10. References . . . . . . . . . . . . . . . . . . . . . . . . . 18
10.1. Normative References . . . . . . . . . . . . . . . . . . 18
10.2. Informative References . . . . . . . . . . . . . . . . . 19
Appendix A. ASN.1 Module . . . . . . . . . . . . . . . . . . . . 20
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Appendix B. Intellectual Property Considerations . . . . . . . . 23
B.1. Making contributions . . . . . . . . . . . . . . . . . . 23
Authors' Addresses . . . . . . . . . . . . . . . . . . . . . . . 23
1. Terminology
The key words "MUST", "MUST NOT", "REQUIRED", "SHALL", "SHALL NOT",
"SHOULD", "SHOULD NOT", "RECOMMENDED", "NOT RECOMMENDED", "MAY", and
"OPTIONAL" in this document are to be interpreted as described in
BCP14 [RFC2119] [RFC8174] when, and only when, they appear in all
capitals, as shown here. These words may also appear in this
document in lower case as plain English words, absent their normative
meanings.
This document is consistent with the terminology defined in
[I-D.driscoll-pqt-hybrid-terminology]. In addition, the following
terminology is used throughout this document:
ALGORITHM: A standardized cryptographic primitive, as well as any
ASN.1 structures needed for encoding data and metadata needed to use
the algorithm. This document is primarily concerned with algorithms
for producing digital signatures.
BER: Basic Encoding Rules (BER) as defined in [X.690].
COMPONENT ALGORITHM: A single basic algorithm which is contained
within a composite algorithm.
COMPONENT KEY: One component of the Composite Key. For example, an
RSA, a ML-DSA or a FN-DSA key.
COMPOSITE ALGORITHM: An algorithm which is a sequence of two or more
component algorithms, as defined in Section 3.
CLIENT: Any software that is making use of a cryptographic key. This
includes a signer, verifier, encrypter, decrypter.
DER: Distinguished Encoding Rules as defined in [X.690].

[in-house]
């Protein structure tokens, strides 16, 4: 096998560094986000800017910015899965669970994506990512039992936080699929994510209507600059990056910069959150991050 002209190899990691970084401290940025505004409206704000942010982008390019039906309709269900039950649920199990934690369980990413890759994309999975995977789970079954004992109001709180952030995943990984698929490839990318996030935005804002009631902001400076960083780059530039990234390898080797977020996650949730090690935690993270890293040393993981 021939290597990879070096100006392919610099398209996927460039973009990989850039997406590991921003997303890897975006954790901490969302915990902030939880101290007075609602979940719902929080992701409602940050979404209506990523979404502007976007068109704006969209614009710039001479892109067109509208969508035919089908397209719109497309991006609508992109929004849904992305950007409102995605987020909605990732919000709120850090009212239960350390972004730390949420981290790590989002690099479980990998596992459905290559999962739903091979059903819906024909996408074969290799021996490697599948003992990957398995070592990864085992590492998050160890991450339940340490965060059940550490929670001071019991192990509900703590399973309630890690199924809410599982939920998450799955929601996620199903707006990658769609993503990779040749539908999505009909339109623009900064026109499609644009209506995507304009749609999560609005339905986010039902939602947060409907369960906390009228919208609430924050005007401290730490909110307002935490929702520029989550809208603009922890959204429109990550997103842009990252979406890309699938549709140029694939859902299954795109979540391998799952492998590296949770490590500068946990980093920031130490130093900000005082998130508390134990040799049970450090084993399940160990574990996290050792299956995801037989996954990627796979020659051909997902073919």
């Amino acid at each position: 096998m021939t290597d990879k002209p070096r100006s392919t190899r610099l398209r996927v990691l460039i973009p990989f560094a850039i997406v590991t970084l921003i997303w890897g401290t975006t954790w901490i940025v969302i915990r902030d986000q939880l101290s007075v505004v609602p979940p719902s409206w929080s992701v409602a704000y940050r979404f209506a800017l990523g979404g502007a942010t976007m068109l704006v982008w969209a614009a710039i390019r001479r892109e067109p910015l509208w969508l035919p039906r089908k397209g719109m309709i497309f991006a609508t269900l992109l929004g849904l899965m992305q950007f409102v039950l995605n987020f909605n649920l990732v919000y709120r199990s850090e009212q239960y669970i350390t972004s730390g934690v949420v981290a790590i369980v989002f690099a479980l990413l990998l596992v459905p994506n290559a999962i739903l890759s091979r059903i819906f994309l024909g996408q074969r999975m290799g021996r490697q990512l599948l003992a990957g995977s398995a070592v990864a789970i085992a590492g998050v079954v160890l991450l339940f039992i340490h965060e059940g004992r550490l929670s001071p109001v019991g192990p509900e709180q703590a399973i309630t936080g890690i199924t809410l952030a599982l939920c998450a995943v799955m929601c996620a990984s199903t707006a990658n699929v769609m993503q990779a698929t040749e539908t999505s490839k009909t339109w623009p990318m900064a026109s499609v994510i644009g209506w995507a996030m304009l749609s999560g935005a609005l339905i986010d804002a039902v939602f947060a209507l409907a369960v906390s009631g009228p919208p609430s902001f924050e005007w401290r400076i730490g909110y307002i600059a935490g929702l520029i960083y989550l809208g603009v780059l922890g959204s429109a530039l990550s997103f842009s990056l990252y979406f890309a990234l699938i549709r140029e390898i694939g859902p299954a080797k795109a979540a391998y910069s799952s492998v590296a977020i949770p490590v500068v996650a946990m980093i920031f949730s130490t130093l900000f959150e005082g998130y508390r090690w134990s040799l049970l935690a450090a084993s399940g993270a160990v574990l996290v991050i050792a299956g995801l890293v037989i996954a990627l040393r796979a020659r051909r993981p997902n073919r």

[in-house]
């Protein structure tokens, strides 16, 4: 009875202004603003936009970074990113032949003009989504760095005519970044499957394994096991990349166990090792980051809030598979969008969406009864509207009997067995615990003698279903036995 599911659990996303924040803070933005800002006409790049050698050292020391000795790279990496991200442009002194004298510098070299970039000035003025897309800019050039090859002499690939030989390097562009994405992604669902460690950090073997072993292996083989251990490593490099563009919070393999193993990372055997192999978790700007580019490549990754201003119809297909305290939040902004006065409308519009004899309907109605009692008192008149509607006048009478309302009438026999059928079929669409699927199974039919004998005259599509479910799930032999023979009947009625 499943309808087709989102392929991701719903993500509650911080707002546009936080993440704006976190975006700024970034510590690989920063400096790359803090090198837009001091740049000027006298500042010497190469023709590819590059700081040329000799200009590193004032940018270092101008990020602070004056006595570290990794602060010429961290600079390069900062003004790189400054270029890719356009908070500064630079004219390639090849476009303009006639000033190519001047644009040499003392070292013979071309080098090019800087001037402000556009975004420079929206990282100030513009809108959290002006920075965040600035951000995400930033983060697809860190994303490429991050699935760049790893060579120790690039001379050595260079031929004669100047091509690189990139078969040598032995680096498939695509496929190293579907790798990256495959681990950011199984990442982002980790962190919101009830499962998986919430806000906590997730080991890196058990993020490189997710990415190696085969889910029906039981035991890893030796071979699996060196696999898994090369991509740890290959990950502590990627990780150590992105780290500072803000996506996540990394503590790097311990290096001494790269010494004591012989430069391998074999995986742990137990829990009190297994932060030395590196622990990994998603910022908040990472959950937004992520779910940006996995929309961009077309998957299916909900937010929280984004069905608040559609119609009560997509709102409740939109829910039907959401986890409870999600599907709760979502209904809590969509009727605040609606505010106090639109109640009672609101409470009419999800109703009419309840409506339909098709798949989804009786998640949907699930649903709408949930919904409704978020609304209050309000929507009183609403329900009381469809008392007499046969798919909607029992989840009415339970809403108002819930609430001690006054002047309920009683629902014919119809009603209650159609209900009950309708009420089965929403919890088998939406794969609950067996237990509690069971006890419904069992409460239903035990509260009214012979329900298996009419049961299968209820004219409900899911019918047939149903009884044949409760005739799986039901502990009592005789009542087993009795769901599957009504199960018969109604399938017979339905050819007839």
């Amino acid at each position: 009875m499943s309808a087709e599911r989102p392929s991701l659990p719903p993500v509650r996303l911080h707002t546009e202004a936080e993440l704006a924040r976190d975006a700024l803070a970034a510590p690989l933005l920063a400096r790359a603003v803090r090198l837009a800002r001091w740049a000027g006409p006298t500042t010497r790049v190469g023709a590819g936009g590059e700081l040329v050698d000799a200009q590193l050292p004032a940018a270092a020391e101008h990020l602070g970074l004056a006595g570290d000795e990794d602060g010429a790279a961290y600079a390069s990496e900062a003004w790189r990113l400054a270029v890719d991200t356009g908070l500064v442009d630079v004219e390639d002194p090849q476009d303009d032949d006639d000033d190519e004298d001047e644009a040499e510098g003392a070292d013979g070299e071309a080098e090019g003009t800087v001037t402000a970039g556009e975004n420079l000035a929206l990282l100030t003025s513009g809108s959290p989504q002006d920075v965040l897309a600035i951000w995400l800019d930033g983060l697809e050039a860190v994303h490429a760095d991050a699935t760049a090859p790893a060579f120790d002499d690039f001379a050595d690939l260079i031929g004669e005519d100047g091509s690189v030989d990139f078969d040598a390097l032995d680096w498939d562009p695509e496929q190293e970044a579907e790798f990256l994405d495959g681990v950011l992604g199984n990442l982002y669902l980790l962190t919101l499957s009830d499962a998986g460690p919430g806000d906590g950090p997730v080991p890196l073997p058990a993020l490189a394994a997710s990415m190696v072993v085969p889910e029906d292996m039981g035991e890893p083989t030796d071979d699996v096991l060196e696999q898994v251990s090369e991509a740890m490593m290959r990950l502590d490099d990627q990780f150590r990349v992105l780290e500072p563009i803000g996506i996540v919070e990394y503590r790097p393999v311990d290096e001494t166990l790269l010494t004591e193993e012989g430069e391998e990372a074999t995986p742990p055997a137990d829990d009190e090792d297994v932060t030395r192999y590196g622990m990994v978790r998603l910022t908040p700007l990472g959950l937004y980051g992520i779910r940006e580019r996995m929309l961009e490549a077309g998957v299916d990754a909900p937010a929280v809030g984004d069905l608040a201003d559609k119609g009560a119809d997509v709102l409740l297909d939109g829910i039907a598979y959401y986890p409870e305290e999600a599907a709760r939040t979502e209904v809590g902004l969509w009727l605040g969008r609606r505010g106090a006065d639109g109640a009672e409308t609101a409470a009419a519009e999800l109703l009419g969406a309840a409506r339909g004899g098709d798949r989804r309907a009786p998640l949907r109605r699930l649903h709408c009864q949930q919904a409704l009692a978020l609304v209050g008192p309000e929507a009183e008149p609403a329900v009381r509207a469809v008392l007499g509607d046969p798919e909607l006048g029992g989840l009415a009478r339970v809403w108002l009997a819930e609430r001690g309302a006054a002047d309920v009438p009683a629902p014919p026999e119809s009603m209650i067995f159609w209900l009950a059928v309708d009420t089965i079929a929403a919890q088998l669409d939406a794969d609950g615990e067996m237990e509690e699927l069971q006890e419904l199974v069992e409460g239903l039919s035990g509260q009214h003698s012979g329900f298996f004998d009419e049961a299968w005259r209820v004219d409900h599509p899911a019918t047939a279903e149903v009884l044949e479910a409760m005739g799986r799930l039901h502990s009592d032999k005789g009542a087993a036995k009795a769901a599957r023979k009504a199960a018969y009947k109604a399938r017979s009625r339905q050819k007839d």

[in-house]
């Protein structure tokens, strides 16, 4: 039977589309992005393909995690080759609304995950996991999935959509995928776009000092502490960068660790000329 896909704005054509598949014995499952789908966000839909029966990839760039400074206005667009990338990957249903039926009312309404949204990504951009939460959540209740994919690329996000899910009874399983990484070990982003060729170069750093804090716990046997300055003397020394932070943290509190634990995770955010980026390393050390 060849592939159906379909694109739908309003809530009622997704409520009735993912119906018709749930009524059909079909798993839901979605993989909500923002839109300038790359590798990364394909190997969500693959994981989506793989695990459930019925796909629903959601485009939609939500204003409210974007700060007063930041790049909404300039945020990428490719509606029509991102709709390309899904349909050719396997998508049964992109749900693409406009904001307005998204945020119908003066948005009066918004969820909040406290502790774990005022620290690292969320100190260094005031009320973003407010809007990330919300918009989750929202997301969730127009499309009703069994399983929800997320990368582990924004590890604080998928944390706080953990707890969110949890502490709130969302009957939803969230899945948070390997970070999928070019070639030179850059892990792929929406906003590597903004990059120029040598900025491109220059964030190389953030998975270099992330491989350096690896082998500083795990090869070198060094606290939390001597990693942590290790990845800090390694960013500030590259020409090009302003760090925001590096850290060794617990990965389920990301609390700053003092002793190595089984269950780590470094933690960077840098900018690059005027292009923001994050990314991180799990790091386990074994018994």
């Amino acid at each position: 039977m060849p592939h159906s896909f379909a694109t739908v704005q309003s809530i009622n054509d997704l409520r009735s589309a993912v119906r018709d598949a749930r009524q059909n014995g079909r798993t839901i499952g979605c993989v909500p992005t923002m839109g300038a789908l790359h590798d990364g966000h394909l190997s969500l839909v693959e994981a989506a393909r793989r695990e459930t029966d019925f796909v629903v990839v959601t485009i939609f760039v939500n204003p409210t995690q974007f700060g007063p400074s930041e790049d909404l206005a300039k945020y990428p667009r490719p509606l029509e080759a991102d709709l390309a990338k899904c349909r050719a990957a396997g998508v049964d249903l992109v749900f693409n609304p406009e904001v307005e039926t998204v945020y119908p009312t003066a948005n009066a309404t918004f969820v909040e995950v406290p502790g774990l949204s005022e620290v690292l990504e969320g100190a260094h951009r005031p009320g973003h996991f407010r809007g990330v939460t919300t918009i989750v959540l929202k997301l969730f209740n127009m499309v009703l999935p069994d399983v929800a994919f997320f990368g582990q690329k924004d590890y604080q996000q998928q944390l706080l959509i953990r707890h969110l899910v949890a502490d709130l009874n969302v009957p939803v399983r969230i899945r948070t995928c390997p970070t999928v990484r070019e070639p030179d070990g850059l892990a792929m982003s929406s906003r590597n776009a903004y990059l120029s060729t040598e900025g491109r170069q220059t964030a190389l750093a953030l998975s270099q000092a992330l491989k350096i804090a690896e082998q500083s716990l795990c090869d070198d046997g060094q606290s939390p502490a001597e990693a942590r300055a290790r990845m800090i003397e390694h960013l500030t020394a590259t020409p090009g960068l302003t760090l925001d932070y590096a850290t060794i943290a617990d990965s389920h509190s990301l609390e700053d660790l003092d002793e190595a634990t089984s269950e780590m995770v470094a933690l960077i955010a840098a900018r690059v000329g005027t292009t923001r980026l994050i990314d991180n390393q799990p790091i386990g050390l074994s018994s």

PKI: Public Key Infrastructure, as defined in [RFC5280].
POST-QUANTUM ALGORITHM: Any cryptographic algorithm which is believed
to be resistant to classical and quantum cryptanalysis, such as the
algorithms being considered for standardization by NIST.
PUBLIC / PRIVATE KEY: The public and private portion of an asymmetric
cryptographic key, making no assumptions about which algorithm.
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K-of-N: A k-of-n signature is a signature that is valid if and only
if at least k of the n component signatures are supported.
N: The number of component signatures in a K-of-N signature. The
maximum value of N is kofn-CompositeComponentsMax (16).
K: The number of component signatures that must be supported (and
correctly validated) in order for the k-of-n signature to be valid.
The maximum value of K is kofn-CompositeThresholdMax (15).
SIGNATURE: A digital cryptographic signature, making no assumptions
about which algorithm.
STRIPPING ATTACK: An attack in which the attacker is able to
downgrade the cryptographic object to an attacker-chosen subset of
original set of component algorithms in such a way that it is not
detectable by the receiver. For example, substituting a composite
public key or signature for a version with fewer components.
2. Introduction
When the trust in the cryptographic algorithms is not static (e.g.,
not enough crypto-analysis has happened yet or a new threat is
envisioned to be deployable in the next future), there might be the
need to combine multiple algorithms together to provide different
security properties.
Similar considerations apply to the deployment of certified
algorithms together with experimental or non-standard ones.
Even after a migration period, it may be advantageous for an entity